Trajectory files usually mean one of two things – either a sequence of frames from a molecular dynamics simulation trajectory, or a sequence of configurations from a geometry optimisation of some kind. Either way, both boil down to the same thing from Aten's perspective, that is a set of models in a sequence. In terms of displaying such a set of models, either they may be loaded as individual models (i.e. having a separate tab in the GUI) or the sequence of models may be associated to a single 'parent' model. Most commonly, the latter is the preferred method (especially when large numbers of models are present in the trajectory).

There are two related ways to get this data into Aten. From the perspective of molecular dynamics simulations, the parent model or configuration and the trajectory frames are stored in separate files. In this case, the model can be loaded first, and then the trajectory file attached or associated to this model afterwards. From the perspective of geometry optimisations, for example, the parent configuration (i.e. the starting point of the optimisation) and the sequence of coordinates are most often stored in the same output file. In this case, the importmodel filter can detect the presence of the additional trajectory frames and manually attach them to the parent model. The following sections explain the details of how both methods work.

Trajectories in Separate Files

DL_POLY, being a molecular dynamics code, stores its configuration and trajectory data in separate files. Filters are supplied with Aten that read in DL_POLY trajectories, and so this example will revolve around those filters.

Necessity for a Master Configuration?

Thus far, it has been implicity stated that the 'master' configuration and the trajectory files come necessarily as a pair - the master configuration is read in, and then the trajectory associated to it. This implies that the trajectory file is somehow tied to the master configuration - perhaps the trajectory file does not contain information such as the number of atoms or element data, and so a 'reference' configuration is necessary? Of course, this may not always be the case, and it is possible that some trajectory formats will store all the necessary information needed in order to fully generate the trajectory configurations. DL_POLY trajectories do, in fact, contain all the necessary data, but even so the master configuration is still used as a template for the trajectory data, and is used to check that the correct number of atoms are present etc. It comes down to a matter of preference as to whether the master configuration should be demanded, or whether the trajectory can itself be associated to any (even an empty) model. Remember, filters always attach the trajectory data to an existing model.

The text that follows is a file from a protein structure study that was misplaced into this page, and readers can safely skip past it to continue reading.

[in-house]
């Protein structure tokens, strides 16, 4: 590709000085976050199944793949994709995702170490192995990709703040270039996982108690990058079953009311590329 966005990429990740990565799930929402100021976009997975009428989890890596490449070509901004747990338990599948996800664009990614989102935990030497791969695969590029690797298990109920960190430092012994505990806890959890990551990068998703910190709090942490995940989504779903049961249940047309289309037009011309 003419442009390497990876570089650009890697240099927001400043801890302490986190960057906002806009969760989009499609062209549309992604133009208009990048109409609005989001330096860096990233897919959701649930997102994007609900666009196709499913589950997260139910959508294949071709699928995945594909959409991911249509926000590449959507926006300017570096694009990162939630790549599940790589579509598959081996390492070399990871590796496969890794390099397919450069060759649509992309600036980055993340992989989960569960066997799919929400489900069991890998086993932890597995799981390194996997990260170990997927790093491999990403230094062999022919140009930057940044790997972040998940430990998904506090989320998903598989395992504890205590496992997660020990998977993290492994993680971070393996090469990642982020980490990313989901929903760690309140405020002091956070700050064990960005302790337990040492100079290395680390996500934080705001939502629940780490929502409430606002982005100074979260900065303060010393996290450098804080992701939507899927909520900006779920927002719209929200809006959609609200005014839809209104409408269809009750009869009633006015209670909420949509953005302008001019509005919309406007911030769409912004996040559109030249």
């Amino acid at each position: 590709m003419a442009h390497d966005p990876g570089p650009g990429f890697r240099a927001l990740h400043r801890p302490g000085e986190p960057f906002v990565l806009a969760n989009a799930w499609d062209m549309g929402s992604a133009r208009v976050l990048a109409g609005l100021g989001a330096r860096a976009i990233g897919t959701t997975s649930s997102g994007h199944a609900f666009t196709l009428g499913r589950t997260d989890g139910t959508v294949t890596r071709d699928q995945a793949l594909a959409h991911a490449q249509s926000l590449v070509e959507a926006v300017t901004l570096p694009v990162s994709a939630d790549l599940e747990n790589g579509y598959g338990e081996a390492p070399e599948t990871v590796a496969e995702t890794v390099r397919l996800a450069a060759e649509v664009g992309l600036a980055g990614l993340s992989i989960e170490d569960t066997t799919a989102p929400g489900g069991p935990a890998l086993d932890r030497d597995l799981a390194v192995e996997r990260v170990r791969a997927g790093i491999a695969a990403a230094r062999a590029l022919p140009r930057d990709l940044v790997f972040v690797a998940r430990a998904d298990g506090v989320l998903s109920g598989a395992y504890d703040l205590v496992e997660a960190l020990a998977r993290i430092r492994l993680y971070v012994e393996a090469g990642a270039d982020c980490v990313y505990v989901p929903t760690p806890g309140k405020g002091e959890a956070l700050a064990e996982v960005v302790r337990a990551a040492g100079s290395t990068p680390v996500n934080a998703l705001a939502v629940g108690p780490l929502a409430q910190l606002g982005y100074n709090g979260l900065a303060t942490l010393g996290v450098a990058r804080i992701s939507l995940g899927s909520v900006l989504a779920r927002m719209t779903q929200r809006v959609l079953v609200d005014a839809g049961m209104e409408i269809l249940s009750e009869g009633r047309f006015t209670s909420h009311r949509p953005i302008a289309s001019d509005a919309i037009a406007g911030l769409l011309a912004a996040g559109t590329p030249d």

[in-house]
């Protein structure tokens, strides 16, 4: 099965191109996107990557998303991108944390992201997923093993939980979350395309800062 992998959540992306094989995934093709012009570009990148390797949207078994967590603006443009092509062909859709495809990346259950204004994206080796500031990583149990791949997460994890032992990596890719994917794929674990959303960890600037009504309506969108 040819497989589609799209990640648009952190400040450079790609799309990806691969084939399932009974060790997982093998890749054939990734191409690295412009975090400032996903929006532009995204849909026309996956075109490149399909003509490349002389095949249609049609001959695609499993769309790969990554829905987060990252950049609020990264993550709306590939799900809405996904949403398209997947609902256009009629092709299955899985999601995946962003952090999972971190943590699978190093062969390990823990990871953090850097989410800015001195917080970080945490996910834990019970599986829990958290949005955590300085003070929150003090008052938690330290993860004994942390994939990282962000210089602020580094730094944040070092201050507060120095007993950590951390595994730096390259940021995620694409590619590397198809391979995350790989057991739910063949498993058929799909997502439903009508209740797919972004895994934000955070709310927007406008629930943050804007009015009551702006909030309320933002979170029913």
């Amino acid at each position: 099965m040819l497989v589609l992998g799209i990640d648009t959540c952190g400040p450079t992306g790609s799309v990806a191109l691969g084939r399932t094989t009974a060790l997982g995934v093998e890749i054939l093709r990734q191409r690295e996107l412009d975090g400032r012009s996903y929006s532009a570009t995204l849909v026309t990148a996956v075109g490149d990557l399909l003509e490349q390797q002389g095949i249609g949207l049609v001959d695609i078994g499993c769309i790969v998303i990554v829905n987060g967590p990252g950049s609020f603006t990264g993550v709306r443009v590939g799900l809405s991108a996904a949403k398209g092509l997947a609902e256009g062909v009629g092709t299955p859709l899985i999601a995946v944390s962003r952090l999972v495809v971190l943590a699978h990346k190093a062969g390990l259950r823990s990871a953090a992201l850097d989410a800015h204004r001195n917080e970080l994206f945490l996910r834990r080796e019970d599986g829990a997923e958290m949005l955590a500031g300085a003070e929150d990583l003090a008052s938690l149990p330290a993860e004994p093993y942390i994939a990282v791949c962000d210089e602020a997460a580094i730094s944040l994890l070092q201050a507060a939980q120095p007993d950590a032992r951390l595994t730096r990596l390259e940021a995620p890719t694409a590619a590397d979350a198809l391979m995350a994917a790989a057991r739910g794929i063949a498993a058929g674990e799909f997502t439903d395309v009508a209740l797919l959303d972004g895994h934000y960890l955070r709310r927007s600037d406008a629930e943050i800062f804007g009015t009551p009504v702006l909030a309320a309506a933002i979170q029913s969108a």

ImportTrajectory Filters

An filter is written in a slightly different way to other filter types. Since trajectory files may contain header data which is written once at the beginning of the file, preceeding the frame data, there are potentially two separate sets of data to read from trajectory files - header data and (individual) frame data. So, rather than putting the code to read this data directly in the main body of the filter, two functions should be defined instead, one for reading the header (which must be called readHeader), and one for reading an individual frame (which must be called readFrame). Note that, if a given trajectory format does not contain a header, the corresponding function may be left empty, but must still be defined and should return a value of '1'. Both functions take no arguments, and must return an integer. A template for an importTrajectory filter is thus:

filter(type="importtrajectory", name="Example Filter Template")
{
      int readHeader()
      {
             // Code to read header data goes here
             ...
      }
      
      int readFrame()
      {
             // Code to read frame data goes here
             ...
      }
}

The functions must take responsibility for informing Aten when the desired data cannot be read. Both should return a value of '1' if the data was read successfully, and should return '0' if an error is encountered.

Header Data